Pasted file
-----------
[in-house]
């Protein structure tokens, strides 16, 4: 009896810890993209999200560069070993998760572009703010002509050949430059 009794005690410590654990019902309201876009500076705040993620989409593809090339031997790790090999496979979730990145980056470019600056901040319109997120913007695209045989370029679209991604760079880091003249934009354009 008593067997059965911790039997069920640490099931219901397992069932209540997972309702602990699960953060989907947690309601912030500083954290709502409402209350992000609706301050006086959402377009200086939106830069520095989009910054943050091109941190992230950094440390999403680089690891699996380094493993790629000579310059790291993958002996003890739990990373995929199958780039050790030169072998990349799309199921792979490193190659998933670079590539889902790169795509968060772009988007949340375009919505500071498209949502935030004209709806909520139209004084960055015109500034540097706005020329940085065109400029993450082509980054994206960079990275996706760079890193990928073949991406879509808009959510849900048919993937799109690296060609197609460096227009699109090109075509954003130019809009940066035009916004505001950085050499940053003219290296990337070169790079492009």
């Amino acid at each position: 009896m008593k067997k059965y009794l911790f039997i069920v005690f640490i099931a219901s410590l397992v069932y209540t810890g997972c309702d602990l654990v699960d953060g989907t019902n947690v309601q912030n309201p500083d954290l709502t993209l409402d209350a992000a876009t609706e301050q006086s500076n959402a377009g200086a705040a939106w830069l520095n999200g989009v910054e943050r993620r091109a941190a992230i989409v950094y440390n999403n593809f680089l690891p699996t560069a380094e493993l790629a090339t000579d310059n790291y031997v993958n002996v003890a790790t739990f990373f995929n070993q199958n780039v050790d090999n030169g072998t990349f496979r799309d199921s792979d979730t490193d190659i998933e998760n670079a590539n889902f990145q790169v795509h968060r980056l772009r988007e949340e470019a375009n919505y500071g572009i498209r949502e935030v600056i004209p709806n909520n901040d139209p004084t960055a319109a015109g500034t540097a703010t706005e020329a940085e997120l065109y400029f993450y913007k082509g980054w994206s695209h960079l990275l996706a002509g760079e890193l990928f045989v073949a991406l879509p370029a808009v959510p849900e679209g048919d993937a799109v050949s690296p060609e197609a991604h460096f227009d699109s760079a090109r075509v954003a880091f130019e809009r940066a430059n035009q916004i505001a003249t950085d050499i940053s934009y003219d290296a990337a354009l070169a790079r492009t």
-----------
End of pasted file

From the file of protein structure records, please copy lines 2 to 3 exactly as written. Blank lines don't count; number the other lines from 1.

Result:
């Protein structure tokens, strides 16, 4: 009896810890993209999200560069070993998760572009703010002509050949430059 009794005690410590654990019902309201876009500076705040993620989409593809090339031997790790090999496979979730990145980056470019600056901040319109997120913007695209045989370029679209991604760079880091003249934009354009 008593067997059965911790039997069920640490099931219901397992069932209540997972309702602990699960953060989907947690309601912030500083954290709502409402209350992000609706301050006086959402377009200086939106830069520095989009910054943050091109941190992230950094440390999403680089690891699996380094493993790629000579310059790291993958002996003890739990990373995929199958780039050790030169072998990349799309199921792979490193190659998933670079590539889902790169795509968060772009988007949340375009919505500071498209949502935030004209709806909520139209004084960055015109500034540097706005020329940085065109400029993450082509980054994206960079990275996706760079890193990928073949991406879509808009959510849900048919993937799109690296060609197609460096227009699109090109075509954003130019809009940066035009916004505001950085050499940053003219290296990337070169790079492009």
């Amino acid at each position: 009896m008593k067997k059965y009794l911790f039997i069920v005690f640490i099931a219901s410590l397992v069932y209540t810890g997972c309702d602990l654990v699960d953060g989907t019902n947690v309601q912030n309201p500083d954290l709502t993209l409402d209350a992000a876009t609706e301050q006086s500076n959402a377009g200086a705040a939106w830069l520095n999200g989009v910054e943050r993620r091109a941190a992230i989409v950094y440390n999403n593809f680089l690891p699996t560069a380094e493993l790629a090339t000579d310059n790291y031997v993958n002996v003890a790790t739990f990373f995929n070993q199958n780039v050790d090999n030169g072998t990349f496979r799309d199921s792979d979730t490193d190659i998933e998760n670079a590539n889902f990145q790169v795509h968060r980056l772009r988007e949340e470019a375009n919505y500071g572009i498209r949502e935030v600056i004209p709806n909520n901040d139209p004084t960055a319109a015109g500034t540097a703010t706005e020329a940085e997120l065109y400029f993450y913007k082509g980054w994206s695209h960079l990275l996706a002509g760079e890193l990928f045989v073949a991406l879509p370029a808009v959510p849900e679209g048919d993937a799109v050949s690296p060609e197609a991604h460096f227009d699109s760079a090109r075509v954003a880091f130019e809009r940066a430059n035009q916004i505001a003249t950085d050499i940053s934009y003219d290296a990337a354009l070169a790079r492009t």